From a health standpoint, vegetables are a five-star food group: naturally nutrient-rich; better tasting than a vitamin pill; low in calories and fat; cholesterol-free; and packed with disease-fighting phytonutrients.
A study in the November Journal of Nutrition emphasizes the double benefit of vegetable intake. Volunteers who ate vegetables consistently for two weeks had higher blood levels of vitamin C - and lower levels of some compounds that impair health. In this study, the vegetables were eaten as gazpacho, an antioxidant-rich soup of tomatoes, cucumbers, green peppers and garlic.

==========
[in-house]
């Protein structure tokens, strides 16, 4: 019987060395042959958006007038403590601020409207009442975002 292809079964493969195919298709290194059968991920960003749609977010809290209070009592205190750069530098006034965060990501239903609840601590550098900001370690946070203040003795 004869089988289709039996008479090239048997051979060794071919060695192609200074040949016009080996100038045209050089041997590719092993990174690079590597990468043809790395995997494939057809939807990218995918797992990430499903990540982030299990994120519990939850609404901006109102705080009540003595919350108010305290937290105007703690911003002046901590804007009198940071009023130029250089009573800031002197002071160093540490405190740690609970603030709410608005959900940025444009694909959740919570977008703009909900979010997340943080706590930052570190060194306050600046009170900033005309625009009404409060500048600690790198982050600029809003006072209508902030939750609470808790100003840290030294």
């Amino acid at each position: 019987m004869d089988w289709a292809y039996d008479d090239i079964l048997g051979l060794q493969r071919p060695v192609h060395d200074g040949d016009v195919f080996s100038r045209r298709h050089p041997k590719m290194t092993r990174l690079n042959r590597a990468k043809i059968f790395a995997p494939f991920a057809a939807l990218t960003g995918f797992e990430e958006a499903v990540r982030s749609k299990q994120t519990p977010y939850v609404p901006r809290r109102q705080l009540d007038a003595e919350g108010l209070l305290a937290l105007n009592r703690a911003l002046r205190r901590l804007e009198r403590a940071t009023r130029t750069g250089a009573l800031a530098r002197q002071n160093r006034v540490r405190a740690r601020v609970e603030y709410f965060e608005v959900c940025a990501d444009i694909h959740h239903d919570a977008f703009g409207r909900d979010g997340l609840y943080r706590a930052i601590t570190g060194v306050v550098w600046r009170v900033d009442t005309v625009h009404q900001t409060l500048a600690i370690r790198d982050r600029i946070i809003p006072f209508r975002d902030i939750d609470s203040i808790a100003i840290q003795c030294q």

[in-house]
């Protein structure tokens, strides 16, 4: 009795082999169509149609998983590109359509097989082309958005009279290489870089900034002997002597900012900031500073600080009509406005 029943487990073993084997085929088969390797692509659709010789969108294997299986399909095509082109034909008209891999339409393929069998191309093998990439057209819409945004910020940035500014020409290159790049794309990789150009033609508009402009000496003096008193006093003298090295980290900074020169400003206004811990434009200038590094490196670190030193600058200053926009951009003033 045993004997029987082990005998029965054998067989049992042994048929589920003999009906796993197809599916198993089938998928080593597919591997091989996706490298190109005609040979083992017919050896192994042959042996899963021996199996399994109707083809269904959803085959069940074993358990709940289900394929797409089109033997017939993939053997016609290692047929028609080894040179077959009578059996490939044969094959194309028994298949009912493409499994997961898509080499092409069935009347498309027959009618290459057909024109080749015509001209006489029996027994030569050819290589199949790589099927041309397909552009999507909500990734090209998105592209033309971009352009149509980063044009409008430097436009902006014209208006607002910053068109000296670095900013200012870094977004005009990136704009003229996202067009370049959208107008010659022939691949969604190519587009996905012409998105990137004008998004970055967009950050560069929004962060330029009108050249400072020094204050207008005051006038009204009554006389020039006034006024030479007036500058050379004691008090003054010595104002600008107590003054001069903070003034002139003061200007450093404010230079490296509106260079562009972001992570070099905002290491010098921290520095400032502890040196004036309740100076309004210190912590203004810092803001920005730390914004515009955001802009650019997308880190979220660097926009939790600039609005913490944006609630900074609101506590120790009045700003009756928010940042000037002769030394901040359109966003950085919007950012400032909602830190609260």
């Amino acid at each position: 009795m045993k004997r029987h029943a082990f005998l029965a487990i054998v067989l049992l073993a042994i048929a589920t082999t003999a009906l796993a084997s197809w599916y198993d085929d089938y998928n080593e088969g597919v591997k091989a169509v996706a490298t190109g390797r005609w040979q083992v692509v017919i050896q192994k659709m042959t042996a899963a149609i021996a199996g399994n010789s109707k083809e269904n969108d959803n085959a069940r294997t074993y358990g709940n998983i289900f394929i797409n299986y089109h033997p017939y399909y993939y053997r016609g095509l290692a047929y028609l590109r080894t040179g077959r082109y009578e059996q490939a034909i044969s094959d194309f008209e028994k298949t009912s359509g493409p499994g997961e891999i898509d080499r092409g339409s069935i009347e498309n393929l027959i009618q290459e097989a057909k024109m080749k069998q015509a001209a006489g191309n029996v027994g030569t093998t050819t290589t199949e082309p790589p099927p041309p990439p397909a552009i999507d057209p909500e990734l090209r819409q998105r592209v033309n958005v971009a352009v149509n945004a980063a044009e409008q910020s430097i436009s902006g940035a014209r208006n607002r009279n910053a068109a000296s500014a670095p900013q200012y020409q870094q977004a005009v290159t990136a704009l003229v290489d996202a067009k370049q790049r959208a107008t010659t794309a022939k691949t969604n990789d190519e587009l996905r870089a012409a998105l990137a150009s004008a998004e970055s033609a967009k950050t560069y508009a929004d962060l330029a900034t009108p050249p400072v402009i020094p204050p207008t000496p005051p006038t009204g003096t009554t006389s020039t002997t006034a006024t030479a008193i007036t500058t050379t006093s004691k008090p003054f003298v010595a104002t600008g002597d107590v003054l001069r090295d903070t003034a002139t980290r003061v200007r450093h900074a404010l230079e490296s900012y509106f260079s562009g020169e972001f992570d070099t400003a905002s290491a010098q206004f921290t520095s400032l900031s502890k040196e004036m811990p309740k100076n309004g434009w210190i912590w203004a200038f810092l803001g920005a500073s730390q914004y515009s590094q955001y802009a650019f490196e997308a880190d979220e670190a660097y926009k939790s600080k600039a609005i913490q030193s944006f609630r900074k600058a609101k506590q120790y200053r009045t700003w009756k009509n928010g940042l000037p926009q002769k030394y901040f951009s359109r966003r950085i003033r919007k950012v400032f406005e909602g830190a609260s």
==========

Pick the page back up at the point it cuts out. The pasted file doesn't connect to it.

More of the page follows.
To maximize your health with vegetables, nutrition experts suggest at least three to five servings per day - in a rainbow of colors. All types of vegetables can be nourishing and delicious - fresh, frozen, canned and juiced. Hearty soups and stews are a great way to enjoy veggies on frosty winter days. Other ways to bump up your intake during cold and flu season include: crunchy carrots for a snack at school or work; a tossed spinach salad at lunch or dinner; and a quick-to-cook side of frozen broccoli in the evening.